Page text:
The History of Christmas In America
I want to wish each and every one of you the best of this Holiday Season. Merry Christmas. This is the season when human beings treat each other with kindness, understanding, and respect. The spirit of Christmas warms my heart, and I hope it does yours too. Enjoy! The History of Christmas In America
Starting in the 1600’s
1600’s: The Puritans trying to be different from their Old Country made it illegal to mention St. Nicholas’s. In fact, is was illegal to do any of the old habits such as, exchanging of gifts, light a candle, or sing Christmas carols.
17th century: Dutch immigrants brought with them the legend of Sinterklaas.
1773: Santa first appeared in the media as St. A Claus.
1804: The New York Historical Society was founded with St. Nicholas as its patron saint. Its members engaged in the Dutch practice of gift-giving at Christmas.
1809: Washington Irving, writing under the pseudonym Diedrich Knickerbocker, included Saint Nicolas in his book “A History of New York.” Nicolas is described as riding into town on a horse.
1812: Irving, revised his book to include Nicolas riding over the trees in a wagon.
1821: William Gilley printed a poem about “Santeclaus” who was dressed in fur and drove a sleigh drawn by a single reindeer.
1822: Dentist Clement Clarke Moore is believed by many to have written a poem “An Account of a Visit from Saint Nicolas”. This poem is also known as “The Night before Christmas”. Santa was portrayed as an elf with a miniature sleigh equipped with eight reindeer.
The Reindeer’s are named in the poem as Blitzem, Comet, Cupid, Dancer, Dasher, Donder, Prancer, and Vixen. Others attribute the poem to a contemporary, Henry Livingston, Jr.
The start of Santa
1841: J.W. Parkinson, a Philadelphia merchant, hired a man to dress up in a “Kris Kringle” outfit and climb the chimney of his store.
1863: Illustrator Thomas Nast created images of Santa for the Christmas editions of Harper’s Magazine. These continued through the 1890’s.
1860s: President Abraham Lincoln asked Nast to create a drawing of Santa with some Union soldiers. This image of Santa supporting the enemy had a demoralizing influence on the Confederate army — an early example of psychological warfare.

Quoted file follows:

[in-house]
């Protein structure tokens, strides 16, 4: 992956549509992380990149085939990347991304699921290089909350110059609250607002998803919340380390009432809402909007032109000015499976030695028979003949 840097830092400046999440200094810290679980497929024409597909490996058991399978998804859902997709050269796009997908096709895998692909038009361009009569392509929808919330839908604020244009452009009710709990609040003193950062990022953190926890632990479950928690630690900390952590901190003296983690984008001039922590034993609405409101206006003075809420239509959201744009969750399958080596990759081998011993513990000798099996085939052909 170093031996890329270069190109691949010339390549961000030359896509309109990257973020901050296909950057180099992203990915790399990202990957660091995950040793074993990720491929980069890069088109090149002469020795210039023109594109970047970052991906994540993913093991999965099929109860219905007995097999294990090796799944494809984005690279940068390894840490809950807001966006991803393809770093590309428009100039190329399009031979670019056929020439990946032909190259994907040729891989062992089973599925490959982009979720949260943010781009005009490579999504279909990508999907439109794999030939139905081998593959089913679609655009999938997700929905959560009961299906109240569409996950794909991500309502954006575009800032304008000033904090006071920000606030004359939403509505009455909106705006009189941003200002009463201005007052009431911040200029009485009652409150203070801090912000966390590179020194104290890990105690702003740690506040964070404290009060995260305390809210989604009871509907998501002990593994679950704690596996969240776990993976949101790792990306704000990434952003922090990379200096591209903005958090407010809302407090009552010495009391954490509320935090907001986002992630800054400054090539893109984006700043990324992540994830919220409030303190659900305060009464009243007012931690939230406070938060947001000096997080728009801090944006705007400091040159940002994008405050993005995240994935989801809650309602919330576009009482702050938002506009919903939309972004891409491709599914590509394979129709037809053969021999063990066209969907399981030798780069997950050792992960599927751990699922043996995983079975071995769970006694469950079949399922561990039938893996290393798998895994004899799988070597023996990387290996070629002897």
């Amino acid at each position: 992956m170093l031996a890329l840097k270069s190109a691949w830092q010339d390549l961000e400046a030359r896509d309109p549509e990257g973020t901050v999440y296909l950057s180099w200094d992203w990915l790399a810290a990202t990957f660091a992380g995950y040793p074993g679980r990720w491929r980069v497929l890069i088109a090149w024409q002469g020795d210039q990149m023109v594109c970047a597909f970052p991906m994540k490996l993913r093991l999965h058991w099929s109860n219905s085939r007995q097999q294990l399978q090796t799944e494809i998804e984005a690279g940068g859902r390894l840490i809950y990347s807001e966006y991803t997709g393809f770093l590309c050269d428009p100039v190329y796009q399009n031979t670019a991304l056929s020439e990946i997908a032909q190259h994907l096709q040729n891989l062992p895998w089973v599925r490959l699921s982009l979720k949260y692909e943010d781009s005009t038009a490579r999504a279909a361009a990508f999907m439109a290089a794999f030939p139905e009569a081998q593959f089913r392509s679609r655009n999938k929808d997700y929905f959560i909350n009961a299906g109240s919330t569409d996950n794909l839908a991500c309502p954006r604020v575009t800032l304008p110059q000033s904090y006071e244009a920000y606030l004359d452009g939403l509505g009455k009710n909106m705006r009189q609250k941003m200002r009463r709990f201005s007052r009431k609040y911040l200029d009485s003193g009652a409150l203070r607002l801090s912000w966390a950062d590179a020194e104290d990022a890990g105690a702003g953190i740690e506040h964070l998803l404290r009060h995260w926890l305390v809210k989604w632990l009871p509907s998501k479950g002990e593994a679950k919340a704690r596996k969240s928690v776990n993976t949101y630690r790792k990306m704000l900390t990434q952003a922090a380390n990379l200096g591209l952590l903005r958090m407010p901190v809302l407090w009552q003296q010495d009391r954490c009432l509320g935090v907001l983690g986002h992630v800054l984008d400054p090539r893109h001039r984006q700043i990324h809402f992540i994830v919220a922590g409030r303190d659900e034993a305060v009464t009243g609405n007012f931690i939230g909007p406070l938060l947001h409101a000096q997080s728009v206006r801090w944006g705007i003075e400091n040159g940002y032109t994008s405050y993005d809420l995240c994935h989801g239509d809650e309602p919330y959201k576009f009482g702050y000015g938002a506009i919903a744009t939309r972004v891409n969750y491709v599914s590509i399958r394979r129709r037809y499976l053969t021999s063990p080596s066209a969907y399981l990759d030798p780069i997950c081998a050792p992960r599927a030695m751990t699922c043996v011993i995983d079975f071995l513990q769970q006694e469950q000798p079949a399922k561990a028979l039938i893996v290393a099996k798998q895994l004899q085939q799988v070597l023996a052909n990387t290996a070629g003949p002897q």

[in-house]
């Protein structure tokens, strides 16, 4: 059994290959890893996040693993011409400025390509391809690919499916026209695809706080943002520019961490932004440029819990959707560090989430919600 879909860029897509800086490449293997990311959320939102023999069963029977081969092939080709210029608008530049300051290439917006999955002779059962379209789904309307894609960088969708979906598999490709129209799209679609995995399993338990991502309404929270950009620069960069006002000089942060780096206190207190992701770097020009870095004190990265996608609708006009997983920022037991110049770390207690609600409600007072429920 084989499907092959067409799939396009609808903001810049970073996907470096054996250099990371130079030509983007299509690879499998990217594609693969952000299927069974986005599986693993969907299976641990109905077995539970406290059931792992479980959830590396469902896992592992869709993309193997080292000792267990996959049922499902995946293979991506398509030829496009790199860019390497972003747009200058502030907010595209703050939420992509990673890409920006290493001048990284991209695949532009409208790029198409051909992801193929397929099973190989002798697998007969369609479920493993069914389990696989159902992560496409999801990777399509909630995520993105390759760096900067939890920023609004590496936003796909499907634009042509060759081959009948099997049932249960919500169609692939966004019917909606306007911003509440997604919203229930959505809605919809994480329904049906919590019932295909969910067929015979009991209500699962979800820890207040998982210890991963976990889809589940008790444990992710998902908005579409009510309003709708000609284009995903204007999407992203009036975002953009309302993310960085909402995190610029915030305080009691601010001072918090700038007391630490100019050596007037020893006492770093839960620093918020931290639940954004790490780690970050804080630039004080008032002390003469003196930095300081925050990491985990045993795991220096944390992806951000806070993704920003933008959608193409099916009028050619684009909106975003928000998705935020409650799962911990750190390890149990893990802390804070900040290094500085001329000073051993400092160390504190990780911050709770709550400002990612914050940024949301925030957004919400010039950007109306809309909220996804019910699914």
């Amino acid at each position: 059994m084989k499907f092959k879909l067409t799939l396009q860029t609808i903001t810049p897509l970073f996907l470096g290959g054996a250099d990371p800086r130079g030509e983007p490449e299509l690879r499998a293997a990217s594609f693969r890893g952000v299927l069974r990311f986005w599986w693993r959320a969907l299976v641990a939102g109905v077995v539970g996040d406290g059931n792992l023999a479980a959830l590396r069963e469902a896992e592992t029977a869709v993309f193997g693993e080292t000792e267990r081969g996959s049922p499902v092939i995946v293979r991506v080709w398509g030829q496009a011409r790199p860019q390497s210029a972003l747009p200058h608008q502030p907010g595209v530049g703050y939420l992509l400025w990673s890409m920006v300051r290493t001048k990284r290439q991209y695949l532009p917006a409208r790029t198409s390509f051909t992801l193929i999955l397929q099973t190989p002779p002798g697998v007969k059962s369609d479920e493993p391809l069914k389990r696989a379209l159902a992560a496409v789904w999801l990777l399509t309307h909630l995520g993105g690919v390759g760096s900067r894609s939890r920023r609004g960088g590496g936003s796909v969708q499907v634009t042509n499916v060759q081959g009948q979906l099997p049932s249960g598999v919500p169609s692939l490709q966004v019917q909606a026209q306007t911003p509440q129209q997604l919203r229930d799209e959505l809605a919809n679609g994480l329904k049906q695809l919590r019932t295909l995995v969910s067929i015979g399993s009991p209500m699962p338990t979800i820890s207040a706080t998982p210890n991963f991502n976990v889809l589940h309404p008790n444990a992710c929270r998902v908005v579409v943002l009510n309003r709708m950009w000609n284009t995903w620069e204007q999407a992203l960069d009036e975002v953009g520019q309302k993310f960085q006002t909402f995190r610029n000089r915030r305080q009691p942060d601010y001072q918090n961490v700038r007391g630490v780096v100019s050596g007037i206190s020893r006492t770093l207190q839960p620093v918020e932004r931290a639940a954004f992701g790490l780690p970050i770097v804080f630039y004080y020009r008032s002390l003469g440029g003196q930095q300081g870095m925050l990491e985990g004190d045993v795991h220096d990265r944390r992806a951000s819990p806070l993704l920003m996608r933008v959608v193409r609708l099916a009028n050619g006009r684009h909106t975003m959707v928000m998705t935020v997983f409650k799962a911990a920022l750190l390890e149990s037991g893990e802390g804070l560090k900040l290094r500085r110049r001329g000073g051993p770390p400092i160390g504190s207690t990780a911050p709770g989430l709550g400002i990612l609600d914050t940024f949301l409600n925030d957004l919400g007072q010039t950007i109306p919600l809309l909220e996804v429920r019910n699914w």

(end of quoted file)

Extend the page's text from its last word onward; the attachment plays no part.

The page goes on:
1897: Francis P Church, Editor of the New York Sun, wrote an editorial in response to a letter from an eight year-old girl, Virginia O’Hanlon. She had written the paper asking whether there really was a Santa Claus. It has become known as the “Yes, Virginia, there is a Santa Claus” letter
After the 1900’s
1920’s: The image of Santa had been standardized to portray a bearded, overweight, jolly man dressed in a red suit with white trim.
1931: Haddon Sundblom, illustrator for The Coca-Cola ™ company drew a series of Santa images. These images were used again and again in many Coke’s Christmas advertisements exclusively until 1964. The company holds the trademark for the Coca-Cola Santa design. Christmas ads including Santa continue to the present day.
1939 Copywriter Robert L. May of the Montgomery Ward Company created a poem titled Rudolph, the ninth reindeer. He created an ostracized reindeer with a shiny red nose who became a hero one foggy Christmas eve. Santa was part-way through Christmas presents deliveries when he couldn’t see in front of him because of the foggy skies. Santa decided to add Rudolph to the front of his team of reindeer to help illuminate the path with his red nose. Rudolph saved Christmas for the whole world.
1949 famous song
1949: Johnny Marks wrote the song “Rudolph the Red-Nosed Reindeer”. It was a song about Rudolph the Red Nose Reindeer who was relocated to the North Pole where he was initially rejected by the other reindeer who wouldn’t allow Rudolph to play any of their reindeer games. Gene Autry was the first person to recorded this all time best seller. Next to “White Christmas” it is the most popular song of all time.
1993: An urban folk tale began to circulate about a Japanese department store displaying a life-sized Santa Claus being crucified on a cross. It never happened.
1997: Artist Robert Cenedella drew a painting of a crucified Santa Claus. First showed up in a window of the New York’s Art Students League and received intense criticism from some religious groups. His drawing because a cause for a protest. He was trying to show how Santa Claus had replaced Jesus Christ.
References: Barbara G. Walker, “The Woman’s Encyclopedia of Myths and Secrets.” Harper & Row, (1983) Pages 725 to 726. “St. Nicholas of Myra,” The Catholic Encyclopedia, at: www.newadvent.org/cathen/11063b.htm “Father Frost,” at: www.bobandbabs.com/ “Yes, Virginia, there is a Santa Claus,” at: www.stormfax.com/virginia.htm “The Claus that Refreshes,” at: www.snopes.com/cokelore/santa.htm “Rudolph,” at: www.snopes.com/holidays/xmas/ “R Cendella Gallery – Theme: Commentary,” at www.rcenedellagallery.com “St. Nicholas of Bari (Fourth Century),” Catholic Information Network, at: www.cin.org/nichbari.html
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